Exploring our Options

The Sonoma Valley has a wealth of resources that can provide both quantitative data and qualitative stories and anecdotes to inform and enrichen our understanding of its role in the natural and cultural history of California…  An initial goal of this site is to encourage and stimulate fresh and innovative approaches  to the local and regional history of Sonoma… And to encourage re-examination of the place of the Sonoma Valley in regional, State and national history…

We will also seek to explore and test innovative technological approaches to the presentation and representation of Sonoma’s knowledge resources in the collaborative Web environment…


As a preface to these discussions, we should consider “frames of reference” for thinking about how we might approach our work…

First, some general, “philosophical” comments about “knowledge” and how we develop knowledge…

           World Intellectual Property Organization “Knowledge Pyramid”

Biodiversity Knowledge Pyramid

[Repatriation of biodiversity information through Clearing House Mechanism of the Convention on Biological Diversity and Global Biodiversity Information Facility; Views and experiences of Peruvian and Bolivian non-governmental organizations.  Ulla Helimo Master’s Thesis University of Turku Department of Biology  6.10. 2004

“First Person”

Most of us form both values and understanding based on our first-hand experience of the world — we get this understanding first from the family environment in which we grow up and then from our experiences at school, in our places or worship, at work and in the communities in which we live.  Each person has a unique perception of the world based on these experiences.  This unique, subjective frame of reference is what the UC Berkeley philosopher, John Searle, has called  –  “first person ontology“.   Most people, when presented with a variety of perceptual options (sights, sounds, smells, tastes, sensible objects) will perceive things through the filter – consciously or unconsciously —  of his/her own first person world view…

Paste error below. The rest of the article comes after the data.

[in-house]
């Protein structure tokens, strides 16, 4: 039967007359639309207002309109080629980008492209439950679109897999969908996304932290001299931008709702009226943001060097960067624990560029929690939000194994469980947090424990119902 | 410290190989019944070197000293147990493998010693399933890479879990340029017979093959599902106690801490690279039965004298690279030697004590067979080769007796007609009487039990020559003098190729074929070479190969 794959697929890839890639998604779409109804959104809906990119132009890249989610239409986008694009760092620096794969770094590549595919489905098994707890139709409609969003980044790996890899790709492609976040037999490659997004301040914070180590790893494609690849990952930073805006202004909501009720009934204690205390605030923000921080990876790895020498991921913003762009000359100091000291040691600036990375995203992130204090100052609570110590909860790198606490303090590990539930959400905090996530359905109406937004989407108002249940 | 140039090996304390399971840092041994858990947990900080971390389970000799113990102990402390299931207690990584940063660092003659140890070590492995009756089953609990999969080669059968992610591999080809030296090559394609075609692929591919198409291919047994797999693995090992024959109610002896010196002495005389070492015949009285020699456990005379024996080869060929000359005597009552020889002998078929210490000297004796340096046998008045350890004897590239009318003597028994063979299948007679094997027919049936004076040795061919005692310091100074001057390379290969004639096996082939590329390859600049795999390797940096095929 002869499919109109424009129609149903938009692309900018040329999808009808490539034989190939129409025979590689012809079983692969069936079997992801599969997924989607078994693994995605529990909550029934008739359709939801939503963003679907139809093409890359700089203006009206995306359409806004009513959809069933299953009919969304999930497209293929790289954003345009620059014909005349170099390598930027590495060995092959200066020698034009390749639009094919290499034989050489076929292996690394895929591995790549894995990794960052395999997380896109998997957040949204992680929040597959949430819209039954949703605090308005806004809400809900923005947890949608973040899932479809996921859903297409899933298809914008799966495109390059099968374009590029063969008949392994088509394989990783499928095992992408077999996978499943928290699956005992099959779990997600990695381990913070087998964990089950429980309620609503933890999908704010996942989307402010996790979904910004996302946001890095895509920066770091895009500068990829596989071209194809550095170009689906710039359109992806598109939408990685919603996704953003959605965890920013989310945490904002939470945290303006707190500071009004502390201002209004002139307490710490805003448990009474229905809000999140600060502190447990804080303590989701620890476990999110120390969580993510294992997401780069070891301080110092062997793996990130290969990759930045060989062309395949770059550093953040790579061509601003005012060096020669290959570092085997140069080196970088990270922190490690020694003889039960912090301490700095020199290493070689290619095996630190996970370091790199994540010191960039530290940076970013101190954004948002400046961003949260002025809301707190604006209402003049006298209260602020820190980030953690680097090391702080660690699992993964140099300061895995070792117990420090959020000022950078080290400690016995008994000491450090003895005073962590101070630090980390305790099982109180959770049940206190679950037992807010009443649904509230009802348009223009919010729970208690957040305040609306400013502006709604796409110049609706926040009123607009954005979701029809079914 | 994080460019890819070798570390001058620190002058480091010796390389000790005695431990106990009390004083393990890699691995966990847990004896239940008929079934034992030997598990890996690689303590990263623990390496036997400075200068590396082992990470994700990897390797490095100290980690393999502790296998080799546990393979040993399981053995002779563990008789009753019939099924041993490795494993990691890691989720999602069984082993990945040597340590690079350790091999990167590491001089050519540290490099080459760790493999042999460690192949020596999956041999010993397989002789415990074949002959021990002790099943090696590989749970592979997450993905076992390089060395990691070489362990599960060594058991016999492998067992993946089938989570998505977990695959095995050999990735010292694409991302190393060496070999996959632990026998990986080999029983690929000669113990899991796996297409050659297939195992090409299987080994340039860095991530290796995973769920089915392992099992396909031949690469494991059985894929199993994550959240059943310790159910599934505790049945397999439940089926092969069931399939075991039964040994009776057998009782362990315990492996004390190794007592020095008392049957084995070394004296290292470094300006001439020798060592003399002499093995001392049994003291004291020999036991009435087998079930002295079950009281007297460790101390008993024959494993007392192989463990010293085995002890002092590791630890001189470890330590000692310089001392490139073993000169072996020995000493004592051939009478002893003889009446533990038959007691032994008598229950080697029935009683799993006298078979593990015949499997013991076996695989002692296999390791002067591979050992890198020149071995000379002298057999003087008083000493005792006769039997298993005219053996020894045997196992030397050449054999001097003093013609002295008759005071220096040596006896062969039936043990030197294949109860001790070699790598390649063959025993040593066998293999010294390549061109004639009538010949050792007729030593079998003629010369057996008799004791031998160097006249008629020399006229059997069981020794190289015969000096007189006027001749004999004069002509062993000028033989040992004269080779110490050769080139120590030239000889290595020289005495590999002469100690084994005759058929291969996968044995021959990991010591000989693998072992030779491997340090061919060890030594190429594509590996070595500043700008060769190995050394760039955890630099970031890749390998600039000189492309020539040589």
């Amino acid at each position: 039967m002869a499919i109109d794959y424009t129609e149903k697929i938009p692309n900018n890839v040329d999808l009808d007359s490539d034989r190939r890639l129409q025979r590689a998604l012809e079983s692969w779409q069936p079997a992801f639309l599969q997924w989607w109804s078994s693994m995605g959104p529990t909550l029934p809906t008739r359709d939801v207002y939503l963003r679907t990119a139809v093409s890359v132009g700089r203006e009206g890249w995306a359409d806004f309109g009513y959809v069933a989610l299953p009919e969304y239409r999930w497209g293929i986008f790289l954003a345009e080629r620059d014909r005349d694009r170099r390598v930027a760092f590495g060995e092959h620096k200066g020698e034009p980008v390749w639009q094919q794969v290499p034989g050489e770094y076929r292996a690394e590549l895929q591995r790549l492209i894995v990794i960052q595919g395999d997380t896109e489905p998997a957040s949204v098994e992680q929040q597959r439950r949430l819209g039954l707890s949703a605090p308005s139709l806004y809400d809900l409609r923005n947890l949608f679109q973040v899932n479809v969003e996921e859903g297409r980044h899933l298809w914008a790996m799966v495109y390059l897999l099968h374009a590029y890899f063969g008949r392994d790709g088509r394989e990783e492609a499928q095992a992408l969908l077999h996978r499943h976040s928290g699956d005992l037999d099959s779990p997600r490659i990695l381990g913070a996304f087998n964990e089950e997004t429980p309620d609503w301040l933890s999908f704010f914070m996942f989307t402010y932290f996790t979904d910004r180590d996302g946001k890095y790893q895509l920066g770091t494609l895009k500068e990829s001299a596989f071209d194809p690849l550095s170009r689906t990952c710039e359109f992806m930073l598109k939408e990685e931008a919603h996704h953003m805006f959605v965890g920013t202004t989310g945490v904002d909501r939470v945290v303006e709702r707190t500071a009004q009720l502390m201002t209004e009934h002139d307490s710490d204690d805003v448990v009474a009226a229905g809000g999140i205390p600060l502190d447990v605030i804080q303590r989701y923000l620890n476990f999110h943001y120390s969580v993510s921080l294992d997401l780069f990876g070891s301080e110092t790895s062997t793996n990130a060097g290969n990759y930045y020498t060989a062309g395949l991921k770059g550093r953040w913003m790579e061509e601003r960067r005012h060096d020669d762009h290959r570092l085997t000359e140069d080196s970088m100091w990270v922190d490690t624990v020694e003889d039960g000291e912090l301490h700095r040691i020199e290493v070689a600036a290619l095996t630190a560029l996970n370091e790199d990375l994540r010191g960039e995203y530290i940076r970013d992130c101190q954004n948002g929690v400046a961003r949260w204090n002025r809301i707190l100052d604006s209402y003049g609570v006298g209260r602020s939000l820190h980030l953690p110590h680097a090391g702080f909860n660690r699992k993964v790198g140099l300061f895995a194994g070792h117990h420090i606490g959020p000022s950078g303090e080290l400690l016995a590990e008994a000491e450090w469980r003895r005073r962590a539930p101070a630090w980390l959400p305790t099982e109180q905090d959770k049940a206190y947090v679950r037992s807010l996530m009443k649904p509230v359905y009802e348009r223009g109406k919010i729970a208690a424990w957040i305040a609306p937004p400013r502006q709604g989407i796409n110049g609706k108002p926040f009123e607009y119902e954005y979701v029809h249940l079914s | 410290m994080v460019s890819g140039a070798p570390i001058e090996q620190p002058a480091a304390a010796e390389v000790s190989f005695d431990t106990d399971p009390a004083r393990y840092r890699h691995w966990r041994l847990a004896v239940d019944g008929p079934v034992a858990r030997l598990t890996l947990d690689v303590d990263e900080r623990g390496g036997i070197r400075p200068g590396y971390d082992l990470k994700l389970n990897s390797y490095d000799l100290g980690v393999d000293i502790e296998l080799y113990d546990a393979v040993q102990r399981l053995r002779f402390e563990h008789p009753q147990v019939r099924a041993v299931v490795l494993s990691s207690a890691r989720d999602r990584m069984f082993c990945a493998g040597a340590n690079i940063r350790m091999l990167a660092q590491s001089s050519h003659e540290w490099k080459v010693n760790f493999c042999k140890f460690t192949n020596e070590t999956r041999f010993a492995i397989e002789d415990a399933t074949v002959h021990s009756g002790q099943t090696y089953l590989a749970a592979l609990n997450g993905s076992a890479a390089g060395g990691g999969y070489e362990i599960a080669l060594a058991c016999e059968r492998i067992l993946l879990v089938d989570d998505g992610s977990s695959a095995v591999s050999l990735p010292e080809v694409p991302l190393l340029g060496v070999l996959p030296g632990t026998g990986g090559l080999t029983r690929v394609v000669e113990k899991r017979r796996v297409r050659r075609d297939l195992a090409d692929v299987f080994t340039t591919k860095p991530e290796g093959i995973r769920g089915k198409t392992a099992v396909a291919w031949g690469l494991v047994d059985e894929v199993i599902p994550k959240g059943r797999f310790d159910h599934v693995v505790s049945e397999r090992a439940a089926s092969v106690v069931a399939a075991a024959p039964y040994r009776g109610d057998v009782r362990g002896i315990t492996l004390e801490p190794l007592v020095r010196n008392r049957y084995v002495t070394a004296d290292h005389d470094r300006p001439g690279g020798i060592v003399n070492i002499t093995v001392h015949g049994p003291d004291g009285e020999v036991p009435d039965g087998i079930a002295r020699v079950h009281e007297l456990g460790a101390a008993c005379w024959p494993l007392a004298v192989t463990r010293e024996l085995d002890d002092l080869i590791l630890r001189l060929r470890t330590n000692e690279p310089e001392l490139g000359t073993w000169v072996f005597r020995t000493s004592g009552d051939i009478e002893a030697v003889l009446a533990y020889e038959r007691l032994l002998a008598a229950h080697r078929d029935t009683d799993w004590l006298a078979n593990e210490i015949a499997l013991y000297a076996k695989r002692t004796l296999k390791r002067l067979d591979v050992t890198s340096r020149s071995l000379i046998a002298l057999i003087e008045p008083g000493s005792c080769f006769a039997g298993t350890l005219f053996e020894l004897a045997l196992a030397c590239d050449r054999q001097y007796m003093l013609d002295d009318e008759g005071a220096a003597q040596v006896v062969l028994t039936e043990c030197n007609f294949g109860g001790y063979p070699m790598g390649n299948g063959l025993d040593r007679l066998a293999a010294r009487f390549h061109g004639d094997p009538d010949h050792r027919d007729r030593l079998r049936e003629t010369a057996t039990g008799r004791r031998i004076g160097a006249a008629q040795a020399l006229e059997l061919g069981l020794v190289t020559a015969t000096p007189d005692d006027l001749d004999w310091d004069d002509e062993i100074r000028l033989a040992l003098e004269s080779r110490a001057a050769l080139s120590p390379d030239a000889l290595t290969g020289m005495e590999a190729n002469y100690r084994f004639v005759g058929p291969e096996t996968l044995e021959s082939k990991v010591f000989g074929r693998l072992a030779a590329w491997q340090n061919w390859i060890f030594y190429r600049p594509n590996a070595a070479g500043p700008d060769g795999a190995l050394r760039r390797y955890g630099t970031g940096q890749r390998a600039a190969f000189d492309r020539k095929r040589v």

(The witness provided by first person experiences can be powerfully informative about events at a given place and time — and may — as a sample — be representative of more general patterns.  Personal accounts taken together —  whether as compiled stories or tabulated as statistics — can provide powerful explanatory evidence.)

“Third Person”

In contrast, the sciences, the social science and other research disciplines typically present “third person ontology” — claiming of objectivity and invariance” for the knowledge they produce.  Typically these expressions are causal explanation or hypotheses – often presented, over and against alternatives reasonable explanations – and are supported by logical argument  (usually concerning causality) and are also supported by selected data presented as evidence.

Evidence being facts or collections of facts that have convincing force as proof of a given explanation… Well focused data has the property of being “dispositive” of a given hypothesis — that is, of  being substantially decisive in determining the validity of an hypothesis…  (In common colloquial usage, “a smoking gun” is considered to be decisive evidence…)

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